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#COVID19 and Breastfeeding in Combat Boots

Everything servicemembers need to know about breastfeeding during the COVID-19 pandemic.

As we all adjust to the necessary changes in order to contain and mitigate the global pandemic, many military servicemembers are mobilizing to respond to this threat. If you are Breastfeeding in Combat Boots, we want to make sure that you have all the resources available to you to continue to make informed decisions best for your health, your baby, your family, and your mission. This is the third installation in our 3-part series on COVID-19, a joint collaboration with veteran and Army spouse Shondra Mattos, IBCLC from Mattos Lactation. Be sure to read our first post on breastfeeding and our second post on pregnancy and birth for more information. We will update all three posts as more information is released in response to this rapidly evolving situation.


Mobilizations and Deployments

Possibly never before in our lifetime have we faced a phenomenon requiring such a coordinated global response as this. Coronavirus is rapidly spreading and as it does, new data is constantly being gathered, analyzed, and synthesized to update recommendations and treatment protocols. Across all 5 Service Branches and the Public Health Service, military medicine is taking the lead in responding to this pandemic. At the time of this writing (April 8, 2020), thousands of military medical personnel are deployed to New York City, Los Angeles, New Orleans, Dallas, and other cities; and thousands of Active Duty, National Guard, and Reserve servicemembers have been put on notice to prepare for mobilization. If you are currently a lactating servicemember, chances are you're already impacted by COVID-19.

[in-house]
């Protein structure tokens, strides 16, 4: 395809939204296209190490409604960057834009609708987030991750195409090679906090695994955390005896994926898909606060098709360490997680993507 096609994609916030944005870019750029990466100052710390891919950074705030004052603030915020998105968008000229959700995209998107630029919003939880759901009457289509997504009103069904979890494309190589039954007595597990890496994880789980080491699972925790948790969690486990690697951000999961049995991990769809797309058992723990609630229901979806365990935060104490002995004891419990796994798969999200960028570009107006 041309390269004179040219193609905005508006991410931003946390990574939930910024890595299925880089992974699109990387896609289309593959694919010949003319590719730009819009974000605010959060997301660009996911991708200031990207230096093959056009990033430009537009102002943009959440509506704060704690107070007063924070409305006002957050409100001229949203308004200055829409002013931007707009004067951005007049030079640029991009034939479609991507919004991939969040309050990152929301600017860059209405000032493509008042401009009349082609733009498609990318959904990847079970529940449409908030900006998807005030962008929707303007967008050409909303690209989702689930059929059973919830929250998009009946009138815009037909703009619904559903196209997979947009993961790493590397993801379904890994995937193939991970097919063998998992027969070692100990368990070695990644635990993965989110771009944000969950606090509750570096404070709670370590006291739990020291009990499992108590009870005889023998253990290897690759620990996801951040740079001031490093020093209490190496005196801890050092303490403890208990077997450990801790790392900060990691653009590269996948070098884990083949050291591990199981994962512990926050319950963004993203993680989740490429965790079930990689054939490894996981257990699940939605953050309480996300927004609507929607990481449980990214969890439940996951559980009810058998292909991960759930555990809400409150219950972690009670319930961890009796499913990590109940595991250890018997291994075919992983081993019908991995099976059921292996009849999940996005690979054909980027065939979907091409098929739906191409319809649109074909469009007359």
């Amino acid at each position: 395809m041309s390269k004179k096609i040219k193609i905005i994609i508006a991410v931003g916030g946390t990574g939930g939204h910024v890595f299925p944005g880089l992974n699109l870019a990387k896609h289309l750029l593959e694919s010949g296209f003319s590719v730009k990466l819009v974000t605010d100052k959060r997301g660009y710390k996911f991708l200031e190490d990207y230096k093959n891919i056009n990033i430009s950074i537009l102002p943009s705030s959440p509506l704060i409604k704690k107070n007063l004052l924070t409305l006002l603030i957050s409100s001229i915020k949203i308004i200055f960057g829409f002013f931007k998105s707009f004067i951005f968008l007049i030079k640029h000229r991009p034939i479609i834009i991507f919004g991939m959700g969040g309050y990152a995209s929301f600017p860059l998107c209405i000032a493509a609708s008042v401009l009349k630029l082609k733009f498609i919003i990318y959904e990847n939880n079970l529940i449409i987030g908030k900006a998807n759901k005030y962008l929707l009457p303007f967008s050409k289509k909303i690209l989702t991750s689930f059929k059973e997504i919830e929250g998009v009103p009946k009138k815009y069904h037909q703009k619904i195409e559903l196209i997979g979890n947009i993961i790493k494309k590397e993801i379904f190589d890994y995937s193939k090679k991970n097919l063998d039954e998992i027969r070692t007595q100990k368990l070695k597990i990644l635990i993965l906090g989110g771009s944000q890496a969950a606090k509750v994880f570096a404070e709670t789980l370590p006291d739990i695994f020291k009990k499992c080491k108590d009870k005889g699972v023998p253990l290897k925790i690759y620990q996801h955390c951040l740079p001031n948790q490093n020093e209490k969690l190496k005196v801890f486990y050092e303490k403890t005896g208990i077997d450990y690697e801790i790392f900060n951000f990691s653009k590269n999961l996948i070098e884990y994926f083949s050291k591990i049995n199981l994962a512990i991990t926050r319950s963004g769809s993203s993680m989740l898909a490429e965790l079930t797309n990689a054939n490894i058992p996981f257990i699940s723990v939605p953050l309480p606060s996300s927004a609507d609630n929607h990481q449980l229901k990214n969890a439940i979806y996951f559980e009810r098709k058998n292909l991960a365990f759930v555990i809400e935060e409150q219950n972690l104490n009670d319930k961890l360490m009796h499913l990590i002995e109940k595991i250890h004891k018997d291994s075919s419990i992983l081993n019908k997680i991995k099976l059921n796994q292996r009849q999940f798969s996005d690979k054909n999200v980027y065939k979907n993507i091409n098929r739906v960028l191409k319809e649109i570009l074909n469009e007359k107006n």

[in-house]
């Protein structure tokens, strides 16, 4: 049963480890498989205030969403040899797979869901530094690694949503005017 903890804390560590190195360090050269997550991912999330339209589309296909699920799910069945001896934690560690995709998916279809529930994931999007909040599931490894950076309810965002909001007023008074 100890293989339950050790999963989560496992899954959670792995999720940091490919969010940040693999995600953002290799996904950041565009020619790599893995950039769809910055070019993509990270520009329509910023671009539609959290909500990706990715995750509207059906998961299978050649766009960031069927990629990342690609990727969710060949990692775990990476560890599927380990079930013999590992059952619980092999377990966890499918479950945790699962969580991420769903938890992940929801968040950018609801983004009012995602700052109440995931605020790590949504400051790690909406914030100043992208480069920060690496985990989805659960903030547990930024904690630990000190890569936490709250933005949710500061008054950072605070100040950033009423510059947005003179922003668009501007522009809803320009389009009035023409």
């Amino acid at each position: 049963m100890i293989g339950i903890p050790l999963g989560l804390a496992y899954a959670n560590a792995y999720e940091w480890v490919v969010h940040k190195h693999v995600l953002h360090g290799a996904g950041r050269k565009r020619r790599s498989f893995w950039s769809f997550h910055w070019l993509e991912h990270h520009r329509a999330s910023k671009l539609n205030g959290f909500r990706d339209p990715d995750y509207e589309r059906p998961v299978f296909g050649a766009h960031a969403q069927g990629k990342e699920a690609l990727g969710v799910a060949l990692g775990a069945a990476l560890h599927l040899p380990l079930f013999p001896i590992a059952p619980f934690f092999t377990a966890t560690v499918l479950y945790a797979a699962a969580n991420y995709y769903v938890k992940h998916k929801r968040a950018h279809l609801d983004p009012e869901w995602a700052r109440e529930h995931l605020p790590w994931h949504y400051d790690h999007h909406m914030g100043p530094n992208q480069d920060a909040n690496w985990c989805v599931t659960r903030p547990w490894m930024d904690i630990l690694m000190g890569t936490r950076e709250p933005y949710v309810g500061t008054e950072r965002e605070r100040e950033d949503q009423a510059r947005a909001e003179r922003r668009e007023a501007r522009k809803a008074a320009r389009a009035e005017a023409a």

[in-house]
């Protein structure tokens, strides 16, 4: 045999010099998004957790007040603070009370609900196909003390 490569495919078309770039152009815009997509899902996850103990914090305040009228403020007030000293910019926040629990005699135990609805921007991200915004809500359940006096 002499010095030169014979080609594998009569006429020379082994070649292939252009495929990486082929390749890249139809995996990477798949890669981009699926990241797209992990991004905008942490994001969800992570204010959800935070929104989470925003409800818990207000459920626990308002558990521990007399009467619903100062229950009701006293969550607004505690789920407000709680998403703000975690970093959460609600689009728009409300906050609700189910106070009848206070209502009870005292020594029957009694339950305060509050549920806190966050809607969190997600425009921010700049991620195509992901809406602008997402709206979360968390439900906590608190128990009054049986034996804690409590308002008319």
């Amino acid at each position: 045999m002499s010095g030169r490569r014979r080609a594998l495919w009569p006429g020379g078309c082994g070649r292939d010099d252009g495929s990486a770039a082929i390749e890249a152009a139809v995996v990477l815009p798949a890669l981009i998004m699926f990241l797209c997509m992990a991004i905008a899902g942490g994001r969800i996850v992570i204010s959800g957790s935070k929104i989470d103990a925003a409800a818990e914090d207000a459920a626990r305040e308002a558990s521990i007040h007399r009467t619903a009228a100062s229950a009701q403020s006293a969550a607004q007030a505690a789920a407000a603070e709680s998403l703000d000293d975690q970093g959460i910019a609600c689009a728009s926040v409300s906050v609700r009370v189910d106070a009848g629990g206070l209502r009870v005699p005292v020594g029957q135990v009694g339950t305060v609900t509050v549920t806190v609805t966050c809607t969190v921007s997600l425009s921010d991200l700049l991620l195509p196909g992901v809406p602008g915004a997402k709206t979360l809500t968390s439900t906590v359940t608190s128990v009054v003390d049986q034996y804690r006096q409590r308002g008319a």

Important points for ALL servicemembers to know: ->COVID-19 does not appear to transfer through breastmilk. ->Human milk provides active immune properties that may protect your nursing child from any potential exposure before symptoms develop. ->The WHO, CDC, UNICEF, ACOG AAP and ABM all suggest the continuation of breastfeeding for COVID-19 positive parents and encourage the proper precautions to be taken to reduce the potential spread.


If you are NON-ESSENTIAL and/or teleworking from quarters:


  • Follow all local command and civilian authority instructions on social distancing, remaining in quarters, and using precautions such as frequent handwashing/sanitizing and masks.

  • Increase your pumping frequency to build up a stash of expressed milk that can be used in your absence. Try these great strategies from Mattos Lactation for increasing pumped output.

  • Stay in contact with your supervisor/command team and ensure that they know that you are a lactating parent and will require biological breaks to eat, stay hydrated, and express your milk while on shift in order to maintain your health and continue to be able to carry out your mission. If you are deployed to a medical response mission, this will likely require extra time to remove PPE.

  • If you decide to wean before or during a deployment or mobilization, consult a skilled lactation supporter to determine a weaning plan that best suits your individual circumstances.

  • Enjoy your time with your family, and take time to prepare your little ones for the possibility that you may have to leave.


If you are ESSENTIAL and currently working in support of the COVID-19 response at your home duty station:

  • Check out our HAZMAT info sheet for tips about minimizing exposure risks

  • Follow all local command and civilian authority instructions on social distancing, remaining in quarters, and using precautions such as frequent handwashing/sanitizing and masks.